Yet another Macau VIP gaming promoter is to gain access to the Hong Kong equities market via an already listed firm with no previous recorded involvement in the casino industry.
Shares of Sinogreen Energy International Group Ltd, a firm trading in silicon rubber keypads, rose by nearly 79 percent between Friday and 2pm on Tuesday after it said that Jack Lam Yin Lok, a veteran of the Macau VIP business, would – along with British Virgin Islands entities called Creative Cosmo Ltd and New Elect International Ltd – buy 325 million new shares in Sinogreen for a total amount of HKD113.8 million (US$14.7 million).
The purchase at HKD0.35 per share – a 94.31 percent discount to an agreed closing price of HKD6.15 per new share taking account of capital adjustments – amounts to 65.89 percent of Sinogreen’s enlarged share capital.
Sinogreen said Mr Lam’s “extensive experience and business network in the gaming industry, will help the group gradually diversify its business into [the] Macau gaming market…”
In the early years of the Macau casino market’s liberalisation after 2002, Mr Lam’s Jimei Group Ltd was widely regarded as the biggest junket operator in the territory.
Currently Jimei runs Jimei Casino (pictured) next door to the Grand Lapa hotel on Macau peninsula, as well as junket rooms in seven other Macau properties including Wynn Macau, Sands Macao and City of Dreams, according to Jimei’s website. Jimei also operates Fontana Leisure Parks & Casino at Clark Special Economic Zone in the Philippines.
Sinogreen will also issue to Mr Lam notes which can be converted to 159 million shares at HKD0.35 each. The total amount payable for the subscription of the convertible notes is HKD55.65 million.
For the rest of the shares, Mr Lam will be required to make an unconditional mandatory cash offer, involving HKD35.24 million.
Total proceeds from Sinogreen’s exercise are put at HKD164.40 million, of which HKD96.90 million will be used to start a gambling junket business in Macau, HKD37.50 million to repay debt and HKD30 million for general operating purposes.
The Sinogreen deal follows a string of similar announcements this year – at a time when competition among junkets for Chinese high rollers in the Macau market appears to be intensifying, Chinese government scrutiny of wealthy gamblers has been stepped up, and junket operators look to invest previous profits into new operations offshore.
First Natural Foods Holdings Ltd – a previously dormant Hong Kong-listed company – said in March that it had completed a HKD400 million investment in Macau junket room investor Hengsheng Group Ltd.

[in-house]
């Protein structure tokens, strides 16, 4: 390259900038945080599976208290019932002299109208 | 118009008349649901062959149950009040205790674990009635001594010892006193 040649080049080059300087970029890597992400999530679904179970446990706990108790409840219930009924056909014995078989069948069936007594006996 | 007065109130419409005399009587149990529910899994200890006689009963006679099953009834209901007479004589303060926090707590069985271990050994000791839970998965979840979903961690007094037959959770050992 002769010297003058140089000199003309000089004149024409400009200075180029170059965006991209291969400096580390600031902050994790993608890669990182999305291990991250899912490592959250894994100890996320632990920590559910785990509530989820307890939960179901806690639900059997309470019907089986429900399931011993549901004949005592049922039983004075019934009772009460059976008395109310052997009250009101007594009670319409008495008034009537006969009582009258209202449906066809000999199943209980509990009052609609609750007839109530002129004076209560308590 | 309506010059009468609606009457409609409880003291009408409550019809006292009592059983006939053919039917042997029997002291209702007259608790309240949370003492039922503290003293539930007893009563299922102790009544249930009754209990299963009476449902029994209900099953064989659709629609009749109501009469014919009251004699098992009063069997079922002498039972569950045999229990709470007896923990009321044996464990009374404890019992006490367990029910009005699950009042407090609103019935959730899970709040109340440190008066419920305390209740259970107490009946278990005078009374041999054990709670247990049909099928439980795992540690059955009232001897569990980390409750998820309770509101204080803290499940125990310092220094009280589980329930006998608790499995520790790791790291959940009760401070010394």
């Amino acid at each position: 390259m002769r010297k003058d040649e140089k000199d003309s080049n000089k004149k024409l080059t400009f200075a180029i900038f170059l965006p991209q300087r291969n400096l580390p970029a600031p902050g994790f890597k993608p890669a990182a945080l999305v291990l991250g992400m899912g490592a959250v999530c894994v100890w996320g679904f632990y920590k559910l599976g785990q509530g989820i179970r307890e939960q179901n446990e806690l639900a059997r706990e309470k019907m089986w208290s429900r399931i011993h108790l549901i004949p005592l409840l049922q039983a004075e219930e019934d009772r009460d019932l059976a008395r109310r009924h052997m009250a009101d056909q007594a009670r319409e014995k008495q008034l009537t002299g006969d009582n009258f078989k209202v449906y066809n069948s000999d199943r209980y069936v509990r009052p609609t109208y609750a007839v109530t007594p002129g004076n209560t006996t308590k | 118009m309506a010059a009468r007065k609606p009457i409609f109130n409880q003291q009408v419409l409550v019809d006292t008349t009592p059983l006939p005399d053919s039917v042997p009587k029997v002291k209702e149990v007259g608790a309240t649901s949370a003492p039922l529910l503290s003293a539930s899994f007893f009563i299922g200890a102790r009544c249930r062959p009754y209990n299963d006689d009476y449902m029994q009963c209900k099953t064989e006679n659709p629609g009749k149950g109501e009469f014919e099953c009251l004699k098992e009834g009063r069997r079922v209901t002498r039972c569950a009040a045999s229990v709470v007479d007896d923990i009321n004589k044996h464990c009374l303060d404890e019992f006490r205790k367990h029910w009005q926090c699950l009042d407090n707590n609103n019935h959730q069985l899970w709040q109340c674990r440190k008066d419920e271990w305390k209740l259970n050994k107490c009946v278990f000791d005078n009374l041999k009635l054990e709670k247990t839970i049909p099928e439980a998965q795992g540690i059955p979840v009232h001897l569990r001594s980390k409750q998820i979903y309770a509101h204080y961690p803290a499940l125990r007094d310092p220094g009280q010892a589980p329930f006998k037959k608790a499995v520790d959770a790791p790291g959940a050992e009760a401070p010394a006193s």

First Natural has since changed its name to Imperial Pacific International Holdings Ltd. This month it was announced that a unit of Imperial Pacific International had won a casino licence on the Pacific island of Saipan. The firm’s shares have risen 4,809 percent in the past 12 months according to Bloomberg data.
The trend of using existing listed companies to link Macau junket operations with public investors dates back to at least 2007. That year Neptune Group Ltd was created out of an existing Hong Kong-listed business called Massive Resources International Corp, which previously traded electrical equipment and securities.
Massive Resources paid HKD100 million for a firm which in turn owned 20 percent of another firm that in its turn had the rights to 0.4 percent of the rolling turnover of a junket operator called Hoi Seng, Massive Resources said in a filing in May that year.
In January this year, International Entertainment Corp – a Hong Kong-listed company that did have some previous documented connection to the Macau gaming industry via the leasing of hotels for “casino and ancillary leisure and entertainment operations” – announced it was interested in buying a 70-percent economic interest in Suncity International Holdings Ltd, an entity associated with one of Macau’s biggest junket brands.
In its annual report dated June 20, and filed on July 18, International Entertainment – controlled by the family of Cheng Yu Tung, a long-time business associate of SJM Holdings Ltd’s founder Stanley Ho Hung Sun – said that particular deal has not yet been concluded.
Not all tie ups with Hong Kong listings have ended in long term success in the junket sector.
On June 30 this year Sino Credit Holdings Ltd announced it was pulling out of Macau’s gaming industry to concentrate on financial services in mainland China.
Sino Credit, formerly known as Dore Holdings Ltd, had paid via associated entities HKD307 million in early 2007 to buy shares in Teem Foundation Group Ltd, a Hong Kong-listed timber and carpentry contractor.
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”We believe the positive stance from China towards Macau would help market sentiment in the near term despite limited short term benefit to the [casino] gross gaming revenue”
Kenneth Fong, Lok Kan Chan and Rebecca Law
Analysts at Credit Suisse